Complex Electronics Prototype Cost:

A prototype that contains electronics and needs to be programmed often costs anywhere between $5,000 and $50,000. The high end of the range could even be in hundreds of thousands in this case. The price would depend on the following factors:

  • novelty and uniqueness of the product,
  • the scale and the complexity of the electric circuit,
  • whether a custom PCB would be needed,
  • the number of code lines,
  • type of software that would need to be developed.

An example of such a prototype could be a wearable gadget, a household electronic product, or an IoT device. 

Electronics Prototype Example


PCB Prototype Example

Automated Equipment, High-Tech Device Prototype Cost:

A prototype of an automated machine, a piece of large-scale equipment, or a high-tech device, such as a mobile phone, for example, can easily cost tens and even hundreds of thousands of dollars.

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Heavy Machinery Prototype Example

Mobile App Prototype Cost:

Prototyping a mobile app can be divided into two stages. Typically, the process of prototyping a mobile app starts from building a mockup prototype of a user interface (UI). This can be done relatively inexpensively using graphic design software or various special prototyping tools. This mobile app prototype can cost anywhere between $800 and $8,000 depending on the number of screens that need to be designed, the complexity of the layout, and the quality of the design you want. Developing a functional prototype would require coding and its cost would primarily depend on the complexity and the scale of the mobile app and whether some unique technology would need to be developed. A functional mobile app prototype cost can range between $2,000 and $20,000 on average. Some unique mobile app prototypes can even cost several hundred thousand dollars.

ios app development, ios development, app development, LA NPDT.

Mobile App Prototype Example

When estimating the cost of building a prototype, it’s important to remember, that prototyping might reveal some design issues that would need to be corrected before finishing the prototype. Thus, it’s important to include possible design modifications into the prototyping budget. 


How to save on prototyping?

Because prototyping is closer to art than science, the process often entails trials and errors and rarely goes without issues or delays. Due to the significant amount of uncertainty, most prototyping companies add a buffer (also called “cushion” or reserve) for unforeseen expenses.


Some rapid prototyping methods are riskier or failure-prone due to their nature. For example, the 3D printing success rate for one-off prototypes typically varies between 40% and 70% depending on the design complexity and 3D printing method. The prototyping companies factor the possibility of failure and re-print into the cost. Thus, some 3D printed part that is expected to cost $100 can be priced at $130-$160.


Each prototype production method would require a certain set of tools and machinery that will be needed. Depending on the complexity of the prototype and the production method, a different skillset and experience level would be required. Some prototype production methods require years of learning and practice. For example, mastering hand sewing, silicone rubber molding, and CNC machining typically takes a few years, while basic 3D printing may only take a month or two. The higher level of skills allows to avoid costly mistakes and thus reduce the cost of a prototype.


Here are you can read about seven ways to minimize the cost of prototype manufacturing.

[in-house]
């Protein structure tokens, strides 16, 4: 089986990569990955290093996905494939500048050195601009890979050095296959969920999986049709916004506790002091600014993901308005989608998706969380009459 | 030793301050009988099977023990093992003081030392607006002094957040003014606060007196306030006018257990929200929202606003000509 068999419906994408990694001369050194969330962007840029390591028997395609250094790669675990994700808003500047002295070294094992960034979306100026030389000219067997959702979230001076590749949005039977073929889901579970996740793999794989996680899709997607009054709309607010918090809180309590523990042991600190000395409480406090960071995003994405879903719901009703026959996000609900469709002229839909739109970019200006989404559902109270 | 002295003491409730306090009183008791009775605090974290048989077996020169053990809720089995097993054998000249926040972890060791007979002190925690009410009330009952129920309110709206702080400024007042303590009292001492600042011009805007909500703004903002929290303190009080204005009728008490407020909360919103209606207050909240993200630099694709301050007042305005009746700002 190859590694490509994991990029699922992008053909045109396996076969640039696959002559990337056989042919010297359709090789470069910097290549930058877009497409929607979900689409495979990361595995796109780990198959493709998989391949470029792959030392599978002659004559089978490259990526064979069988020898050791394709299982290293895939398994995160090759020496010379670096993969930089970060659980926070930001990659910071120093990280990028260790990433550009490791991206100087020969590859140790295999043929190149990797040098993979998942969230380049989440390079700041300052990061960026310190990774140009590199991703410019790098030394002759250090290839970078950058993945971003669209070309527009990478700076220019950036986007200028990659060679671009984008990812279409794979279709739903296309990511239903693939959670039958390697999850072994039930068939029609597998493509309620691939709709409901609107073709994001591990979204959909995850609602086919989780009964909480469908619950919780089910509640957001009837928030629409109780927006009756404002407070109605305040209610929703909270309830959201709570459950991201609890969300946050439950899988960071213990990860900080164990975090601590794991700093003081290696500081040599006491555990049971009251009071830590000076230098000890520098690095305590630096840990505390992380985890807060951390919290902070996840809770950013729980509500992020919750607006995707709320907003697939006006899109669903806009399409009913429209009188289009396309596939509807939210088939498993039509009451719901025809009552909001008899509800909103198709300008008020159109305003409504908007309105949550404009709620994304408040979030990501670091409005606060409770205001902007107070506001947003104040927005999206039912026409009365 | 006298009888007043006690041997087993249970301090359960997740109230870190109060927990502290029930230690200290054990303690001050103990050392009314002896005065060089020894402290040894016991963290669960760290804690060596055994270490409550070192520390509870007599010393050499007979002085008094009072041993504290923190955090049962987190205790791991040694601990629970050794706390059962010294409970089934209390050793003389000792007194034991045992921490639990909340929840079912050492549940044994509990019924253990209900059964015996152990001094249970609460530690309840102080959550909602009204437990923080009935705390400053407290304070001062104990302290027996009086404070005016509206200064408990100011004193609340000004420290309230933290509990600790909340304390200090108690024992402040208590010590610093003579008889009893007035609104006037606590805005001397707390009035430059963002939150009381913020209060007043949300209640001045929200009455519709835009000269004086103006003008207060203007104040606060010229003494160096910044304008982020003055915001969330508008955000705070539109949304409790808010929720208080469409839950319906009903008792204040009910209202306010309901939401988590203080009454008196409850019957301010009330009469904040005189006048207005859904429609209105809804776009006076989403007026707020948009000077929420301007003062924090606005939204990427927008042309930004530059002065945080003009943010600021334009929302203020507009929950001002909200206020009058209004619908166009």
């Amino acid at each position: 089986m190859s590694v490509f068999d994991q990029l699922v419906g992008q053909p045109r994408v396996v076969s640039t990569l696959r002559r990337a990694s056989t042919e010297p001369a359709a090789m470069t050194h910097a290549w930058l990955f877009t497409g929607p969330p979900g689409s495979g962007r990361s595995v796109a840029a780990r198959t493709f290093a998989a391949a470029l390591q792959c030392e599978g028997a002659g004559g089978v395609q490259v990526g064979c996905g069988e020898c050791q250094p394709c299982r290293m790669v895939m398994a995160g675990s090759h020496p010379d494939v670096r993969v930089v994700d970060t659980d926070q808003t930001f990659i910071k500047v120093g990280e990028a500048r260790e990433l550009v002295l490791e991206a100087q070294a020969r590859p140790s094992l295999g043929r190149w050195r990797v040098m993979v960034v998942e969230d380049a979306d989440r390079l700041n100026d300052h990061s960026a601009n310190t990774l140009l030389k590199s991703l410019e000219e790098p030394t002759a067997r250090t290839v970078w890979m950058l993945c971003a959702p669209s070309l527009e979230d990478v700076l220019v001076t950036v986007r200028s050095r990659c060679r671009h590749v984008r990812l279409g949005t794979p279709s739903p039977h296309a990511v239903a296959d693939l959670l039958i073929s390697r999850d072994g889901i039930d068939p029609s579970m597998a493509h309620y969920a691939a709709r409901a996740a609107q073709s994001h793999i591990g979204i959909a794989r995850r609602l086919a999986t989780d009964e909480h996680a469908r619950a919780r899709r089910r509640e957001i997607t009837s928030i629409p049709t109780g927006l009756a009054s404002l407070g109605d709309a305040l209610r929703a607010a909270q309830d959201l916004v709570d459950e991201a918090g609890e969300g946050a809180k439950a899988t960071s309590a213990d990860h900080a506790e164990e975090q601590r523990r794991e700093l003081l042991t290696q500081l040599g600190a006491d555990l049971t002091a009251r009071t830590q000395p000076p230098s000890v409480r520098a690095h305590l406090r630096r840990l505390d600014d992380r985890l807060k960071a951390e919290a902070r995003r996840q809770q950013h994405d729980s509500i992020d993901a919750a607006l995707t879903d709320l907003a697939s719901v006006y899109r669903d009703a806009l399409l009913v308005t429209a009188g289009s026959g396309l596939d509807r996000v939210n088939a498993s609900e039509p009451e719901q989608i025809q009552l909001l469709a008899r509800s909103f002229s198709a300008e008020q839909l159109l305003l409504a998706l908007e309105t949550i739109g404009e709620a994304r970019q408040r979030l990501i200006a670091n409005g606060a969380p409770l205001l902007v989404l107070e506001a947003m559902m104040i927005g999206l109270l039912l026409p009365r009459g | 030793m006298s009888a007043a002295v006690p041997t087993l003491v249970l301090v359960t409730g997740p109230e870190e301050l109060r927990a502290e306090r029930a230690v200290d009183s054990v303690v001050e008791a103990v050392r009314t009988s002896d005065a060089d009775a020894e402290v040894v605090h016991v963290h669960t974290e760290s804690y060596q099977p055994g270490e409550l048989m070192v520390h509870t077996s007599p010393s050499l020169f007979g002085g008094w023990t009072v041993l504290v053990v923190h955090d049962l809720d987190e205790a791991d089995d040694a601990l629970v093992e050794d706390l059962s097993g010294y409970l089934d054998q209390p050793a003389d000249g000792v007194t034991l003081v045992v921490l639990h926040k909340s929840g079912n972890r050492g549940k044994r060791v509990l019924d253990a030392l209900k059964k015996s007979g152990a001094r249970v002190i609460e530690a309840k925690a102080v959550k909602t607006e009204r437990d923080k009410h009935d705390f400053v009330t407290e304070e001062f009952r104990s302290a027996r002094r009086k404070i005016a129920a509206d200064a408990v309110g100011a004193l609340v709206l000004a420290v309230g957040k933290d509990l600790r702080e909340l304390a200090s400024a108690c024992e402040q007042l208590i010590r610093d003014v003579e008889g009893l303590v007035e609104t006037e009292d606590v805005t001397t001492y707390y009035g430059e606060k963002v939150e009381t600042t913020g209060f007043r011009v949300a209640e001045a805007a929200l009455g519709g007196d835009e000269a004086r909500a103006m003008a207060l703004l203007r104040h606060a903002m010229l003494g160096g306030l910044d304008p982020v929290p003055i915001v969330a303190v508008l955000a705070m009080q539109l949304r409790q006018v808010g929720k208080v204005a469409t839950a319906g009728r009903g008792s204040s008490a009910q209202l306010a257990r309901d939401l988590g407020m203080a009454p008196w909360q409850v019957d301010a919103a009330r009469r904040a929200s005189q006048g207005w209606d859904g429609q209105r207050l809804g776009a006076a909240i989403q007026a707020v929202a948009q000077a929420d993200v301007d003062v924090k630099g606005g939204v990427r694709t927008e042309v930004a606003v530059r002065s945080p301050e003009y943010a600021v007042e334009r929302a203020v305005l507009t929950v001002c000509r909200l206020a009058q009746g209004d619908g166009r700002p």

How payments for making a prototype are typically structured?

In most cases, the process of building a prototype consists of several stages and milestones. The prototyping companies typically break down the process into phases and stages and charge a deposit before the work begins. The remaining amount would be due upon completion of each stage. A deposit is needed to ensure a customer is serious about the project and to purchase the materials needed for the prototype. A deposit can typically be anything between 30% and 70% of the total cost. 

At LA NPDT, our standard payment terms are 50% deposit and 50% upon completion of each stage.

How long does it take to make a prototype?

The time it takes to build a prototype depends on its complexity and scale. A simple prototype may take just a few hours to make, while a complex and large one may take months and even years to build. On average, you can expect something between one and three months. Here are the average timelines for building prototypes depending on their type:

Electronics prototype (with a custom PCB) – 4-12 weeks
Mechanical prototype – 4-8 weeks
3D printed mockup prototype – 1-4 weeks
Fabric prototype – 2-4 weeks
Silicone rubber molded prototype – 2-6 weeks
Mobile app prototype – 2-6 weeks
Chemical prototype – 3-8 weeks
Paper or cardboard prototype – 1-2 weeks
Sheet metal prototype – 2-6 weeks
Machined metal prototype – 2-6 weeks

How many prototypes do I need?

As many as you can afford in terms of time and money, they will require. In most cases, our customers go through at least 2-4 prototypes before launching their products to the market. When prototyping a large or complex device, most people would build only two or three prototypes. If a product is small and simple, tens and even hundreds of prototypes are often built.

What should I do to get started? How to start a prototype?

First, gather all the info about your product and all the related documents. If you want to build a physical prototype, you should have the CAD files of all the custom parts and a bill of materials (BOM) as a minimum. If you don’t have the design of your product created in CAD yet, you may want to work on that first, before starting the prototyping process. For that, make sure your prototyping company can also help you with product design.

Once you are ready to order a prototype of your invention or product, reach out to our prototyping team by filling out the contact form below or calling us at 318-200-0526

Order a Prototype – Contact Form